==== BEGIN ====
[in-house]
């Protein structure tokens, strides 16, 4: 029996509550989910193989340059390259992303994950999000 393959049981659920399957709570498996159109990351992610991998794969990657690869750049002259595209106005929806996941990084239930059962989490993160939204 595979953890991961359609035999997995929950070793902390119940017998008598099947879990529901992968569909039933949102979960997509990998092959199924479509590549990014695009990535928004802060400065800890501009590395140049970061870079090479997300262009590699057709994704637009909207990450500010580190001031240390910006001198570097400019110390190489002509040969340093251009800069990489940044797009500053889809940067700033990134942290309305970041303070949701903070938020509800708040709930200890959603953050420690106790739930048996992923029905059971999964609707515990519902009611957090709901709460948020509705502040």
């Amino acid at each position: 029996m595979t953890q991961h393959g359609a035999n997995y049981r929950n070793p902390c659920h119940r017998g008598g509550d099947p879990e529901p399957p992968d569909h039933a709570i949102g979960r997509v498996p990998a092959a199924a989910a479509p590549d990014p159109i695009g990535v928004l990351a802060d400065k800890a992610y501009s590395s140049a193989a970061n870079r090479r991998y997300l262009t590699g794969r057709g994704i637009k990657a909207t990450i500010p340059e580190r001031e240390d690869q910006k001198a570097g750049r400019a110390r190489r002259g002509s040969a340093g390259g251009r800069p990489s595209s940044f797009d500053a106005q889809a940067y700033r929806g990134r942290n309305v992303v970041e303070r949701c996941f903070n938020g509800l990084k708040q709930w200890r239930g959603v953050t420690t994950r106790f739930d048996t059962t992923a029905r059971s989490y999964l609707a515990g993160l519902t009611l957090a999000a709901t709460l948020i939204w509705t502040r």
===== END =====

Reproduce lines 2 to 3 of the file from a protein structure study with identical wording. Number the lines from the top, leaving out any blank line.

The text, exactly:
């Protein structure tokens, strides 16, 4: 029996509550989910193989340059390259992303994950999000 393959049981659920399957709570498996159109990351992610991998794969990657690869750049002259595209106005929806996941990084239930059962989490993160939204 595979953890991961359609035999997995929950070793902390119940017998008598099947879990529901992968569909039933949102979960997509990998092959199924479509590549990014695009990535928004802060400065800890501009590395140049970061870079090479997300262009590699057709994704637009909207990450500010580190001031240390910006001198570097400019110390190489002509040969340093251009800069990489940044797009500053889809940067700033990134942290309305970041303070949701903070938020509800708040709930200890959603953050420690106790739930048996992923029905059971999964609707515990519902009611957090709901709460948020509705502040």
């Amino acid at each position: 029996m595979t953890q991961h393959g359609a035999n997995y049981r929950n070793p902390c659920h119940r017998g008598g509550d099947p879990e529901p399957p992968d569909h039933a709570i949102g979960r997509v498996p990998a092959a199924a989910a479509p590549d990014p159109i695009g990535v928004l990351a802060d400065k800890a992610y501009s590395s140049a193989a970061n870079r090479r991998y997300l262009t590699g794969r057709g994704i637009k990657a909207t990450i500010p340059e580190r001031e240390d690869q910006k001198a570097g750049r400019a110390r190489r002259g002509s040969a340093g390259g251009r800069p990489s595209s940044f797009d500053a106005q889809a940067y700033r929806g990134r942290n309305v992303v970041e303070r949701c996941f903070n938020g509800l990084k708040q709930w200890r239930g959603v953050t420690t994950r106790f739930d048996t059962t992923a029905r059971s989490y999964l609707a515990g993160l519902t009611l957090a999000a709901t709460l948020i939204w509705t502040r």